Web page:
I wish I could say I was writing to you from one of the hundreds of coffee shops in the northern Thailand town of Chiang Mai, but instead I’ll admit that I’m really bad at keeping up with this blogging thing. (I’m actually in Hoi An, Vietnam.) When you have two months to travel you think, That’s loads of time! Surely I can take a couple days off to blog and lounge around, right? Wrong. The more time you have, the more tempted you are to visit all the places and do all the things.
That’s why I’ve had to forgive myself these past few days. My body was telling me to slow down and I didn’t want to listen. When you spend three straight weeks with a full itinerary, there are bound to be consequences. And when I decided to celebrate my birthday eve by partying until 4 a.m., I paid for it the next day—and the next few days after that.
Which brings me to where I am now: no longer hungover, but stuck popping DayQuil at a bakery in Hoi An. Luckily, I decided to treat myself the past two nights with a large private room at a resort and spa. But tonight it’s back to hostel life. And I’m sure my roommates will be thrilled to have my sniffling, coughing self join the party.
Don’t get me wrong, I don’t regret a single second of how I’ve spent my time thus far. But now I’m stuck debating whether or not to let my body rest and recover, or to power through so I can enjoy the beautiful coastal town of Hoi An to the fullest. But we’ll get to that later; you’re here to read about Chiang Mai.
When I left hot and hazy Bangkok, I was excited to slow things down in Chiang Mai. Nestled near the mountains either a 14-hour bus ride or an hour flight away, I had heard it was Bangkok’s hip sister—akin to an Austin/Dallas relationship, perhaps. Flawed comparison aside, I immediately noticed how laidback Chiang Mai was: the buildings stayed under a certain height, and the streets were filled with green garden cafes, coffee shops, and tucked away art galleries.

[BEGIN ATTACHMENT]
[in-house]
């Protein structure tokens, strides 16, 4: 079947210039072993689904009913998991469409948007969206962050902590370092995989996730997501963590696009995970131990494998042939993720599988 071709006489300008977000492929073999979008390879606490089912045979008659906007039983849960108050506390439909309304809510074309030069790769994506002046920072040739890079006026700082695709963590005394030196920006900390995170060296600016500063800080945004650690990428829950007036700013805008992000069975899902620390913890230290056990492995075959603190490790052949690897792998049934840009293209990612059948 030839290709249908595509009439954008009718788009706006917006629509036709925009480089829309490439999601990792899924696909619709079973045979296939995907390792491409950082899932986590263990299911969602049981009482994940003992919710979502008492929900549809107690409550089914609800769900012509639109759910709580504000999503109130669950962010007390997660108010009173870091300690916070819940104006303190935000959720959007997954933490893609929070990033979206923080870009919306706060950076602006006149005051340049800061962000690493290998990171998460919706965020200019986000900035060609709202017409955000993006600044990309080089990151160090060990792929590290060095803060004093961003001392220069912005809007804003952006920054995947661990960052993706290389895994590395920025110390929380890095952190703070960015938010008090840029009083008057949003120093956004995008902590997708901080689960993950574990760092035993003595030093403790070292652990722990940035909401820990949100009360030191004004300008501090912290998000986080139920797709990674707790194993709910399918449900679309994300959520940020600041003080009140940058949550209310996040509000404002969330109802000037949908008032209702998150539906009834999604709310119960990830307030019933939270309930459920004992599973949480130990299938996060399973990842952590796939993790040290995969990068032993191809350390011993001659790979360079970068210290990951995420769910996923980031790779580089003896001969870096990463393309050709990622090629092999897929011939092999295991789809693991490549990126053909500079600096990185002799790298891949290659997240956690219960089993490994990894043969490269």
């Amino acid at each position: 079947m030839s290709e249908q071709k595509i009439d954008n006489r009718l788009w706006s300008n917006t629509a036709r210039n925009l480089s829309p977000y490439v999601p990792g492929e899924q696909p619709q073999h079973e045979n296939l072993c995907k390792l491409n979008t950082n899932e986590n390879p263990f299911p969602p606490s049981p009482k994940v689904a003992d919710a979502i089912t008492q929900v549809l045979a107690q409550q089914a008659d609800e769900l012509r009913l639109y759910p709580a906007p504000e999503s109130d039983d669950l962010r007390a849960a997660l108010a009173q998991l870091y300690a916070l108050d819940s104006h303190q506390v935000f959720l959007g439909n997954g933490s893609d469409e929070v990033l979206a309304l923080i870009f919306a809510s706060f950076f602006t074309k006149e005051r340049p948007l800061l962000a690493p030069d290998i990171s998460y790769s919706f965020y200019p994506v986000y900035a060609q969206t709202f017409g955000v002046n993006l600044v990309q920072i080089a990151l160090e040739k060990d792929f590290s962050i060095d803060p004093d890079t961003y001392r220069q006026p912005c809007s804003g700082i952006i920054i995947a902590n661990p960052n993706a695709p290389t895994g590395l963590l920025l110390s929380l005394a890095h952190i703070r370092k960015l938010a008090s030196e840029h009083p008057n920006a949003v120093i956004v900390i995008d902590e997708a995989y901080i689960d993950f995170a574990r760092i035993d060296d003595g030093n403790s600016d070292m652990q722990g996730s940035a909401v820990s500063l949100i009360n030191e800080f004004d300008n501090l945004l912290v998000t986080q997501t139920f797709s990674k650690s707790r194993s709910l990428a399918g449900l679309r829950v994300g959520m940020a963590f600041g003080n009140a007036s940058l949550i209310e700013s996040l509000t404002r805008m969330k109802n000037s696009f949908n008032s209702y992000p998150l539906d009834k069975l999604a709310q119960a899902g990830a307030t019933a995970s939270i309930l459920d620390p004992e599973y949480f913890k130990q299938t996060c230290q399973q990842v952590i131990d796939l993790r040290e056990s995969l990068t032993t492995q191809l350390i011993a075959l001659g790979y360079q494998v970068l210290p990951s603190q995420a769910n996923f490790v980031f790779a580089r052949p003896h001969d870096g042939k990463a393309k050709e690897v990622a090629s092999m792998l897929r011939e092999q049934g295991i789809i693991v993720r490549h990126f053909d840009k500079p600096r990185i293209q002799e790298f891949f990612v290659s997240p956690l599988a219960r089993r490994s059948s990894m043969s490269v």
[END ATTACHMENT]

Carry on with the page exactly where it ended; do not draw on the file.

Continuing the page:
One of my favorite things to do when I travel is to get lost in a city like this (which is exactly what my travel guru Anthony Bourdain did here over a decade ago). Strolling along trendy Nimmanhaemin Road, or “Nimman” for short, I wandered down the various alleyways, stumbling upon relaxing cafe libraries, rose-shaped ice cream, and photo exhibitions. The next day I rented a bicycle to explore the hundreds of temples and backroads in Chiang Mai. On my second to last day I took the road less traveled—literally—and hiked up a monk’s trail to a secret temple in the mountains, where I saw only a handful of other people.
I did touristy things too: I took a wonderful cooking class where I learned to make fried spring rolls, Khao Soi noodles, and curry; I shopped at the never-ending night markets; I visited a rooftop bar with hostel friends; I watched a ladyboy show at Chiang Mai Cabaret. But I have to agree with the all-knowing Bourdain: You don’t really know Chiang Mai until you get lost here. Steal a moment away from the hostel, other backpackers, and guided tours. Take a moment for yourself and just go.
Follow along on my travels through Southeast Asia: